I flew from San Francisco to Frankfurt and met Michael at the airport. We took a bus to his flat and waited till the next day when we boarded our train for Berlin.

The show was beyond any words I can possibly try to explain or describe. Berlin was fantastic and Germany was fantastic. A few days after the show I traveled by myself by train through East Germany and through Poland to Crakow and visited Auswitz. I then traveled again by train through Poland and Czechoslovakia into Hungary, where I was thrown off the train at the Hungarian border because I did not have a proper visa (which I was told I could buy at the border). Well, I found that only if you came by car, not the train could you buy a visa at the border. So at 5 AM, half asleep, with all my suitcases in hand, I was let off the train on a dirt road just inside the Czechoslovakian border where I had to walk to the nearest highway and hitchhike many miles to a border station to buy my visa. Ah the pros and cons of hitchhiking! At first no one would pick me up, I even began waving dollar bills at the cars. The drivers must have thought how American of me trying to buy a ride. Anyway after finally getting a ride, buying my visa, and getting back to the train station inside Hungary, I was put on another train, filled with gypsies or refugees and continued my journey to Budapest. After a harrowing experience of almost getting jumped and robbed on the train, I finally arrived in Budapest where I rented an apartment for a few days. Budapest is a fantastically beautiful and CLEAN city! I then traveled by hydrofoil boat up the Danube river to Vienna Austria and again for a few days admired the beauty of that city. I then returned to Frankfurt by train and boarded a plane for my return flight to San Francisco. I had a fantastic time in Europe and Eastern Europe, but the concert at the Berlin Wall was the most fantastic spectacle I have ever witnessed.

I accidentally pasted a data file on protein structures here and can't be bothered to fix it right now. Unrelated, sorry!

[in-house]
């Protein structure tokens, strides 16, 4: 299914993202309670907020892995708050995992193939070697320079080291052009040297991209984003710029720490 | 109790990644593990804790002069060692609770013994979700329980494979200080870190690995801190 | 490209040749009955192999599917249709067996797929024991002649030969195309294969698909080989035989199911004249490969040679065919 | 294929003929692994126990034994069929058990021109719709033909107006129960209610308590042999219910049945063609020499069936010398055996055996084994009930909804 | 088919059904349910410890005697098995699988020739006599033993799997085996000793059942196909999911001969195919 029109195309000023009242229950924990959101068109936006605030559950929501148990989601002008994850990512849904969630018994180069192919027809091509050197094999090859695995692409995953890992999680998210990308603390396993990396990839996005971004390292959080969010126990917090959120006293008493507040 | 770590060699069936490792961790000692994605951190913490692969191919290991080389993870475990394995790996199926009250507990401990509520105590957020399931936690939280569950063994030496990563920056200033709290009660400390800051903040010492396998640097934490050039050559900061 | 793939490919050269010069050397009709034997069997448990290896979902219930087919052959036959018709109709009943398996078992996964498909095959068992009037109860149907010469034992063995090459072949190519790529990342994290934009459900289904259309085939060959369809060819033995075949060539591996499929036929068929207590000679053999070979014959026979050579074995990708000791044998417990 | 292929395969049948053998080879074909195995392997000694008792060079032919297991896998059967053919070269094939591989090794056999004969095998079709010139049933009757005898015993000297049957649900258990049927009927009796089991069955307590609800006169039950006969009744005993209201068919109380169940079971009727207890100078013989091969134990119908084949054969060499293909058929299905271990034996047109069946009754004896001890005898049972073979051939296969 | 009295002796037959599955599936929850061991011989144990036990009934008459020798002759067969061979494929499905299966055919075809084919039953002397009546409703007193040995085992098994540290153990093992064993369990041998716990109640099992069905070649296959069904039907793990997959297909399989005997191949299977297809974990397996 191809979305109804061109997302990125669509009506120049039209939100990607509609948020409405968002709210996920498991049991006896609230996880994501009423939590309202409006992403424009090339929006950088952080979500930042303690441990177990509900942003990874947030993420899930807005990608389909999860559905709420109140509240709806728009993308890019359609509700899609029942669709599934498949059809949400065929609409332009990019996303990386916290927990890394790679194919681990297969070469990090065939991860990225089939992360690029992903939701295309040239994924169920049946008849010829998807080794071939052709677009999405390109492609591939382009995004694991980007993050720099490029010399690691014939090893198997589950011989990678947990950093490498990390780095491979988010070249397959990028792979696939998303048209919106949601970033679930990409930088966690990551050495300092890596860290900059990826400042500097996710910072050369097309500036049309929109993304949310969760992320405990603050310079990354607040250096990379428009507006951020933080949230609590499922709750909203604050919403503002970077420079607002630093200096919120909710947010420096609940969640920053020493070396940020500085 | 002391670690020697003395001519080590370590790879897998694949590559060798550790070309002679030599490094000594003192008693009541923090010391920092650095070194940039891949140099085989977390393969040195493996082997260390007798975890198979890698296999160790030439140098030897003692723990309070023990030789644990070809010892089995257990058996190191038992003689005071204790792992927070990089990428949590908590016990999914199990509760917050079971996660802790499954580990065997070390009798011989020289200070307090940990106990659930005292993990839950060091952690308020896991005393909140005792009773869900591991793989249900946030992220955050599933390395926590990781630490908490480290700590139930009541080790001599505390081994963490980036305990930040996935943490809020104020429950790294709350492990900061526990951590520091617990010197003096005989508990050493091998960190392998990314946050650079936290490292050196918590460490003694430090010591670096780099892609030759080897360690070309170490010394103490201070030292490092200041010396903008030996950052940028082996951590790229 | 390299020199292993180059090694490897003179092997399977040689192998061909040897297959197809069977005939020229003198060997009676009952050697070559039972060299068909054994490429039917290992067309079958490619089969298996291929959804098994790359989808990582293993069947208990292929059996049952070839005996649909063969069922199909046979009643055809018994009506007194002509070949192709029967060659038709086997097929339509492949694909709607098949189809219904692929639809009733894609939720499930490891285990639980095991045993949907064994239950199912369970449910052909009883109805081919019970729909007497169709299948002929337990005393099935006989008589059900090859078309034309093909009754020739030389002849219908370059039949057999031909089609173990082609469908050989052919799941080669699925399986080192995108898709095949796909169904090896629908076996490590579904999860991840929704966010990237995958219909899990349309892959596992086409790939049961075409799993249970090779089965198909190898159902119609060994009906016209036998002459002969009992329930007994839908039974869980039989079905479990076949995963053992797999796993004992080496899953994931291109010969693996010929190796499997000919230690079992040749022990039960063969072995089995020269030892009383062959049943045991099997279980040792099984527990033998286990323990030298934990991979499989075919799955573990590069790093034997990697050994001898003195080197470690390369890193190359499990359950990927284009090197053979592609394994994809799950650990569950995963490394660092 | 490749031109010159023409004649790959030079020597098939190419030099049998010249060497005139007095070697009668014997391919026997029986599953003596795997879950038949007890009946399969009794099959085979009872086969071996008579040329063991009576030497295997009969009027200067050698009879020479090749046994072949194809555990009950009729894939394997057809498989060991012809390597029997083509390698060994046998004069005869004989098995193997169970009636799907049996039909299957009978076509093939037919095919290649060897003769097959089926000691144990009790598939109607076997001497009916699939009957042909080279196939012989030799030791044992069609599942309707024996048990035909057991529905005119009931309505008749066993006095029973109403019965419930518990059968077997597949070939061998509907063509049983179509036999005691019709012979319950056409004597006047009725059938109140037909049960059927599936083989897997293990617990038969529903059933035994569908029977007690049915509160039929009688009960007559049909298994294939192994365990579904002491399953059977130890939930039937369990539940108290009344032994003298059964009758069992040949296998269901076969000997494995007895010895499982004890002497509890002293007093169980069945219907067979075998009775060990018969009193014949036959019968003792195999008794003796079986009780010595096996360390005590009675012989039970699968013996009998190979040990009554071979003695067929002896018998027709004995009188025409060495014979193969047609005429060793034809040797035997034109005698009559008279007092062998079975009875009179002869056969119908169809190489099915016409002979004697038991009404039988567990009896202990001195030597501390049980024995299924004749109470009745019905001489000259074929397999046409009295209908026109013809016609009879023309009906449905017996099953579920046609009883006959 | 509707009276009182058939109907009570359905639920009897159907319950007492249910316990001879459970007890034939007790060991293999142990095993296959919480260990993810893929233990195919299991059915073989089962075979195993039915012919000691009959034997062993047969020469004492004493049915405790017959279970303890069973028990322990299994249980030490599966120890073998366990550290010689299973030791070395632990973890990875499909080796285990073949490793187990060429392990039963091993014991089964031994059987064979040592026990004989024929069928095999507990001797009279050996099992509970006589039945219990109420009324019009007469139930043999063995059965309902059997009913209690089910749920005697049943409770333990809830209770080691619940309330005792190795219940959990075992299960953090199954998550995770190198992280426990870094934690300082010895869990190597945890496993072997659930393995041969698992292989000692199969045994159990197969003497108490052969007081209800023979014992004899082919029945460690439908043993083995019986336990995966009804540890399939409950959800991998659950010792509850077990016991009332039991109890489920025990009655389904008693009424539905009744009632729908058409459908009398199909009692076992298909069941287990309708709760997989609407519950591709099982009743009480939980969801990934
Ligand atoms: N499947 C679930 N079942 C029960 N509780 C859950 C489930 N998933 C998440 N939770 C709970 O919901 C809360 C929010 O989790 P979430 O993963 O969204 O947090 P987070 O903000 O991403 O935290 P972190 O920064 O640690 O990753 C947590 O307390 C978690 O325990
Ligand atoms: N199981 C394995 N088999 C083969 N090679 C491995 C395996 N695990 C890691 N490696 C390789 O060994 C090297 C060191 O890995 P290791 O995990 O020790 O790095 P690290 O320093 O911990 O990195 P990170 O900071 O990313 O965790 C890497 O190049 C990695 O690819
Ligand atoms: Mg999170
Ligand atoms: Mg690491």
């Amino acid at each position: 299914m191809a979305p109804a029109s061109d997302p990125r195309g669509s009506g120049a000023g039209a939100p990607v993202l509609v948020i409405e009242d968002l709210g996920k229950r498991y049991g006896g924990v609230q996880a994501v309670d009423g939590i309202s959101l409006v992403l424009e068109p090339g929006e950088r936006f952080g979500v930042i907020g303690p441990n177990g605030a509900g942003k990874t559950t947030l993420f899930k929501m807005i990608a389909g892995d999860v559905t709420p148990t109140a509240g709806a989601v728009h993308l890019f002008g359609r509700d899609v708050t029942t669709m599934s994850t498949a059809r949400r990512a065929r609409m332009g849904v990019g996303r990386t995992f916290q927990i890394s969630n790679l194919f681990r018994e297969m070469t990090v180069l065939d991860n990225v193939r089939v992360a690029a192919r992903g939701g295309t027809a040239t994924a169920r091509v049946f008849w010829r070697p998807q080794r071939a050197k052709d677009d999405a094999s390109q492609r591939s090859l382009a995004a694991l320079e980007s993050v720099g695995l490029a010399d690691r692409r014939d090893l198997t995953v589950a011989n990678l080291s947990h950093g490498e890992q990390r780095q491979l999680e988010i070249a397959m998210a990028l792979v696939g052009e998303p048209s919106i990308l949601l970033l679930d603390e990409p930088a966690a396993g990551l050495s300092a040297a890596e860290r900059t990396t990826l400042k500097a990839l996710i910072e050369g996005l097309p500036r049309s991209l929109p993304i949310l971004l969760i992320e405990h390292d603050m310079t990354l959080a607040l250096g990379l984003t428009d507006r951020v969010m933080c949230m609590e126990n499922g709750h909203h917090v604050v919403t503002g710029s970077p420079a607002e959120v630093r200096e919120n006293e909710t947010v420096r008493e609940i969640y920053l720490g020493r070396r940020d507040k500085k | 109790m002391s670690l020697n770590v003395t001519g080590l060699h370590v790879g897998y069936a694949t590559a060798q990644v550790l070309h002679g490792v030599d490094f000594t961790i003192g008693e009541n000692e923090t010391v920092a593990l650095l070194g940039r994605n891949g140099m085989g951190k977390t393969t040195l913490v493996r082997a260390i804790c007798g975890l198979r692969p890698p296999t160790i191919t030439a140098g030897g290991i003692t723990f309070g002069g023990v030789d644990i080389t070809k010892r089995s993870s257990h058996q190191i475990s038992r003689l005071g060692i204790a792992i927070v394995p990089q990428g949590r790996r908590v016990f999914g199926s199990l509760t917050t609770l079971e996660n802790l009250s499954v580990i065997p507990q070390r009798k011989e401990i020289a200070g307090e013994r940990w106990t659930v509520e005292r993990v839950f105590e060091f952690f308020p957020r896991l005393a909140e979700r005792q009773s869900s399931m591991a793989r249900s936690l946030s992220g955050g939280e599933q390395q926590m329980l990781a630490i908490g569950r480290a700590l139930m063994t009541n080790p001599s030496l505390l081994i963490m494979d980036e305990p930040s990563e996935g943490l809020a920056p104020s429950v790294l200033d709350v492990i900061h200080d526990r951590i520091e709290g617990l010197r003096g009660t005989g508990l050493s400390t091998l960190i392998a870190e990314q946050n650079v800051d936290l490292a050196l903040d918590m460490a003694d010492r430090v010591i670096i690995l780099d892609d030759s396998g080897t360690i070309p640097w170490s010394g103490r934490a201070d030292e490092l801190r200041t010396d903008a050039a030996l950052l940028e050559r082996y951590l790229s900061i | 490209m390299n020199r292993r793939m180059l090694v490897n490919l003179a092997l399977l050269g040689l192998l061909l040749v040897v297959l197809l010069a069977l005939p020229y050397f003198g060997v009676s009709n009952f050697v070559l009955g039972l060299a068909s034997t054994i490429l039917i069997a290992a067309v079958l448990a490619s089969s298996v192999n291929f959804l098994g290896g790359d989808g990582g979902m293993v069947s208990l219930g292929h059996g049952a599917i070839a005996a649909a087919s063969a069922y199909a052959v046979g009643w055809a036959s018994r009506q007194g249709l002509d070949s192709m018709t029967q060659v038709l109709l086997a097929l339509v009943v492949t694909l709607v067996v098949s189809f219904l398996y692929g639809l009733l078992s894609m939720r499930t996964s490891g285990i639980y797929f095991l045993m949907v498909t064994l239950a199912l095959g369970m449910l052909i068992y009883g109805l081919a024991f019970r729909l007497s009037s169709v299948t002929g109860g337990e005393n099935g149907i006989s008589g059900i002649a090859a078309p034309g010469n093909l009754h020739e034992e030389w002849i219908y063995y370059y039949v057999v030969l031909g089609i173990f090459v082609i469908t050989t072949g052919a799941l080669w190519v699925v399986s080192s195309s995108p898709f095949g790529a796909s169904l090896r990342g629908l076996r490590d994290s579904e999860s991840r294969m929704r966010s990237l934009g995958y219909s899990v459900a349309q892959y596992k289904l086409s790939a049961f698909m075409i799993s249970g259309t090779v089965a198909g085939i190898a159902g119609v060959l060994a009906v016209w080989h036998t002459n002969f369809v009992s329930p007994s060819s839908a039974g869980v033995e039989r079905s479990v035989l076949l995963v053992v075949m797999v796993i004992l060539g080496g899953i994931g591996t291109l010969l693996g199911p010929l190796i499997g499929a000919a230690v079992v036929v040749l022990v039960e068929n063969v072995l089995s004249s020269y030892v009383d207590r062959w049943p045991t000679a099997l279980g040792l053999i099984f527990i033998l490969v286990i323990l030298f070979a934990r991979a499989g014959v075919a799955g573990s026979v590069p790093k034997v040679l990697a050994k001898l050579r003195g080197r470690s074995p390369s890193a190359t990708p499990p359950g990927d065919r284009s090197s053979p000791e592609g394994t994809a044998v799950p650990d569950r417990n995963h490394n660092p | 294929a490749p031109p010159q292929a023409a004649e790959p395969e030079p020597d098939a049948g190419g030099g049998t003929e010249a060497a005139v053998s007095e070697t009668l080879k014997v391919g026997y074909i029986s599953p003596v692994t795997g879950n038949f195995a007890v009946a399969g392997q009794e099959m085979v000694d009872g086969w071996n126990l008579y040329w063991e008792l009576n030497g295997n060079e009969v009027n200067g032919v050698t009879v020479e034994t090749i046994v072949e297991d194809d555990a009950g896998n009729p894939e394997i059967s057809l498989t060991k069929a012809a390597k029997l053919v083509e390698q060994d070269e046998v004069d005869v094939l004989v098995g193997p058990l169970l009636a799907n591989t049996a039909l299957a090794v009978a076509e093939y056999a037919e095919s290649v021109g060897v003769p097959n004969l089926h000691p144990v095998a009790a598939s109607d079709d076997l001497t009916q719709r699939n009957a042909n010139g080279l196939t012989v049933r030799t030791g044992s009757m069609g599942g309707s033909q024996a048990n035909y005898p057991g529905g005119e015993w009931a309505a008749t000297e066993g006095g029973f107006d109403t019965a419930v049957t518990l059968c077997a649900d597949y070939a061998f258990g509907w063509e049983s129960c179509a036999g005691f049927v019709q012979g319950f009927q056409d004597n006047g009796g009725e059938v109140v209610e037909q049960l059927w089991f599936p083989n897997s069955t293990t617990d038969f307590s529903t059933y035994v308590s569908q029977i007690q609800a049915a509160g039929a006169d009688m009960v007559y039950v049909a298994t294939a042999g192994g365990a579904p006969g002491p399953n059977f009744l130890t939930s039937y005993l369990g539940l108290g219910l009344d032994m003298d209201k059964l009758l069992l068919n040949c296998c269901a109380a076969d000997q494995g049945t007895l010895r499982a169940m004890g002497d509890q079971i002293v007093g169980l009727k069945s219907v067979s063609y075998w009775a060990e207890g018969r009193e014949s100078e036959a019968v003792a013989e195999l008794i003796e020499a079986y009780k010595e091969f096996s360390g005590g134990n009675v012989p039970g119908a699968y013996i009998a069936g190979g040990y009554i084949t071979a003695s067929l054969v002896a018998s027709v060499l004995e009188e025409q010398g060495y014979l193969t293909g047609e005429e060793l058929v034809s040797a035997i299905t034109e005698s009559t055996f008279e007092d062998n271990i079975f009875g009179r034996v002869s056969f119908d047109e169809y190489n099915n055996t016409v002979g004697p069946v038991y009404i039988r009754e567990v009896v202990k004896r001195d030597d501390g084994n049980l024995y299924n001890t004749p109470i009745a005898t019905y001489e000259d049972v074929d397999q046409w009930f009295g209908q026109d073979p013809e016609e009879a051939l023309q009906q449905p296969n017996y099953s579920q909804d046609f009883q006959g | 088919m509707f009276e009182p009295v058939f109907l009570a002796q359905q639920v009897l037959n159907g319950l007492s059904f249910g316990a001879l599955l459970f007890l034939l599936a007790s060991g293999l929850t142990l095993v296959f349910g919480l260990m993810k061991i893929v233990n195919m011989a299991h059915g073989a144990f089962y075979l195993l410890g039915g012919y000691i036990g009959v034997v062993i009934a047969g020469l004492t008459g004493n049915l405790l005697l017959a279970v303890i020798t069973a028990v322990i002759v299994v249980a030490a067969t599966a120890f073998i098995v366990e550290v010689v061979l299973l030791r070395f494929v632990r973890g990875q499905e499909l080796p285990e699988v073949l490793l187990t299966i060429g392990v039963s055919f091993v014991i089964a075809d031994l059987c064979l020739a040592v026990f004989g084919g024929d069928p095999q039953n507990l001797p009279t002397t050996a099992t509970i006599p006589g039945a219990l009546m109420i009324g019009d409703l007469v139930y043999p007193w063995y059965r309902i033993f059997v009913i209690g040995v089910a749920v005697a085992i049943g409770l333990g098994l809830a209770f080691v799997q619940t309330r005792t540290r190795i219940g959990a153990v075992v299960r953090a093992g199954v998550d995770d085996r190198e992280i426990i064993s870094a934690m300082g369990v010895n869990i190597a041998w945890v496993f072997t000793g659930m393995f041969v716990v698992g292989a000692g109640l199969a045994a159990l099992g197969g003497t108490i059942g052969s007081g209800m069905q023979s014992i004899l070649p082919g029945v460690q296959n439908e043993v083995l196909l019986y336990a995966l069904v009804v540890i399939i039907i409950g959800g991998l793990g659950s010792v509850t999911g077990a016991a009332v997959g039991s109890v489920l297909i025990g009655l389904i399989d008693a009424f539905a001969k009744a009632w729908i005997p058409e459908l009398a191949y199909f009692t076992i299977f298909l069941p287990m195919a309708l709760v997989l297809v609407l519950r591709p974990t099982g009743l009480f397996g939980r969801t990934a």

In the ensuing months I had read several articles in 1990 issues of Brain Damage which criticized Roger's The Wall Live in Berlin concert. I especially became incensed by one written by one Joe Tocci, who chose to trash Roger and the concert having not even been at the show. I therefore had to write an article refuting and rebutting such un-called for criticisms. As both a Pink Floyd and Roger Waters fan, the editor of Brain Damage at the time, Glenn Povey, was happy to print my article in Brain Damage issue #22.